Can You Be a Great Boss and Excellent Employee

Will you hold yourself accountable?

Published on May 31, 2011 by Dr Cathy

Going into business for yourself is the dream of many. You have the opportunity to work your own hours, not take any guff from other people, do things the way you believe are best and keep the money you make. Many people want to avoid the headaches of a boss who neither values nor listens to them. There are those who want to go it alone and not have to deal with the problems of employees.

Few people realize that owning their own business still involves an employee and a boss. The two just happen to be the same person, but the problems can be the same... or worse.

The Question of Employee Accountability

When you're working for someone you have built in accountability. You're expected to be in the office at a certain time performing specific tasks. Your supervisor is looking over your shoulder, evaluating you, and being sure you are doing exactly what you are supposed to do. You'll meet the deadline because, if you don't, your job may be in jeopardy. Your boss or supervisor is your external motivator.

When you have your own business, you are accountable to yourself. You have to motivate yourself. How does that work for you? Do you only perform when someone is keeping an eye on you? Have you done the tasks needed for your job without having to be reminded? If you haven't been able to accomplish what was needed when someone else held you accountable, how are you going to do what you need to do if no one is supervising you?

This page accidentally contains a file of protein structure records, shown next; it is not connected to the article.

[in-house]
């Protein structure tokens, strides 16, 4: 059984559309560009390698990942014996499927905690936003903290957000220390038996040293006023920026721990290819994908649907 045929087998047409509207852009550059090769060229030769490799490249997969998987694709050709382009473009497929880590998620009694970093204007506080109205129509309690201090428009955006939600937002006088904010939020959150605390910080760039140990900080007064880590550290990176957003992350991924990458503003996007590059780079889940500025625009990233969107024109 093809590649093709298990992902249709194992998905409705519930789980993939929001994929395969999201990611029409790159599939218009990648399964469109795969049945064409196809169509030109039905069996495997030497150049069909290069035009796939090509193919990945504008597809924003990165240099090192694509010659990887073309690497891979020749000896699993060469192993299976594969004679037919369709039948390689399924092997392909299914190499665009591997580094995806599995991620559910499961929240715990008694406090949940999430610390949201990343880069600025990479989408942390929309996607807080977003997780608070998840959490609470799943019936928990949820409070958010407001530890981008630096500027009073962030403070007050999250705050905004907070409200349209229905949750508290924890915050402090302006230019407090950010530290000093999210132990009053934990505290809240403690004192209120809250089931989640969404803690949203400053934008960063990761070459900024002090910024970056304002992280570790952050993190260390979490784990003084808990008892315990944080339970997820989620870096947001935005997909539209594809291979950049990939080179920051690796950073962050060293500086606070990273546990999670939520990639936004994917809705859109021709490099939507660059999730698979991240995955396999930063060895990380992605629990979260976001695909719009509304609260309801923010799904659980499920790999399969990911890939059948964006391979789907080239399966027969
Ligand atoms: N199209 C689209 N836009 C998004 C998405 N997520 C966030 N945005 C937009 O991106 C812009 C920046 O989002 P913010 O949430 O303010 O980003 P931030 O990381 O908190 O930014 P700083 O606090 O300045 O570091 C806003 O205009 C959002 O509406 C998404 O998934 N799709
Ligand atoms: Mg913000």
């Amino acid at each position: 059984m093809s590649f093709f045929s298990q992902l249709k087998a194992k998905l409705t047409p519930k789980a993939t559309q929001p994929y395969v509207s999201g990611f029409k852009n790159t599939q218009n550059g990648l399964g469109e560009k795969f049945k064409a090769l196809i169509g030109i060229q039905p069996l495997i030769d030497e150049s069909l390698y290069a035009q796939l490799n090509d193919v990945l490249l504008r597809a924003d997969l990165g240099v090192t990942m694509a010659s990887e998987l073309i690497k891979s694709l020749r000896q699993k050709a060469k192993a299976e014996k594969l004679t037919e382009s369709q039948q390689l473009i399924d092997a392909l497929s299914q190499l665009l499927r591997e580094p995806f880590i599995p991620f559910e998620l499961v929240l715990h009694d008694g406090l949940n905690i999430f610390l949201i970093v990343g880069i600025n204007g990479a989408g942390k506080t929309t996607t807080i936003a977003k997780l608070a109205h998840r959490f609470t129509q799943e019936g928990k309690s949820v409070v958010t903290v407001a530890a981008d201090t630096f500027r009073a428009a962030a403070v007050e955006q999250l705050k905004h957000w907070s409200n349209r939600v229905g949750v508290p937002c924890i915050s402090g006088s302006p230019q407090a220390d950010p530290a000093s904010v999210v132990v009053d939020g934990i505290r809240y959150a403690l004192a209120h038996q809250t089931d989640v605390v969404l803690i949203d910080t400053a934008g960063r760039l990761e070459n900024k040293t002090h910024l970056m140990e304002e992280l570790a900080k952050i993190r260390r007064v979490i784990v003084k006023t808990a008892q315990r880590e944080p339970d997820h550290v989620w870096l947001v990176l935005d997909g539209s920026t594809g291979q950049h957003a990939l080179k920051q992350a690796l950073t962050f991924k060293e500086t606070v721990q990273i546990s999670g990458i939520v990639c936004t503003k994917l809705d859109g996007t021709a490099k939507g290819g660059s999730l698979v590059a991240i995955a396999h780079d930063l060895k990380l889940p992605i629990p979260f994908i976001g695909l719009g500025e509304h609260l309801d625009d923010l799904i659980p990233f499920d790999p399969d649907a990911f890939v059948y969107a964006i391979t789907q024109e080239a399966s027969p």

The Question of the Boss Providing Supervision

What qualities did your best supervisor have? Mine gave me a definite plan of action. I knew what was expected of me. I knew I was part of a team and how the pieces all fit in together. My best supervisor had all the tools available I would need and training material available if necessary.

If you're going to be your own boss, you must realize the necessity of organization and development. If you don't have a clear vision of where you're going, you just aren't going to get there. Nothing is more frustrating than a supervisor or boss who is supposed to provide you that direction.

When you're an employee, you're usually focused on a specific task. You don't have to keep in mind the overall plan of action or how your job will evolve in the future. When you're the boss, you have to know how the now will impact the future. You have to have vision, insight and skill.

When you're both the boss and the employee you need the knowledge and skills of both positions. If you don't, you're either going to be frustrated with your boss or your employee, and neither is productive.

What are your strengths and what are your weaknesses? Use your strengths to build up your weaknesses. You can be both the boss and the employee if you find the support you need to teach you how to do it.

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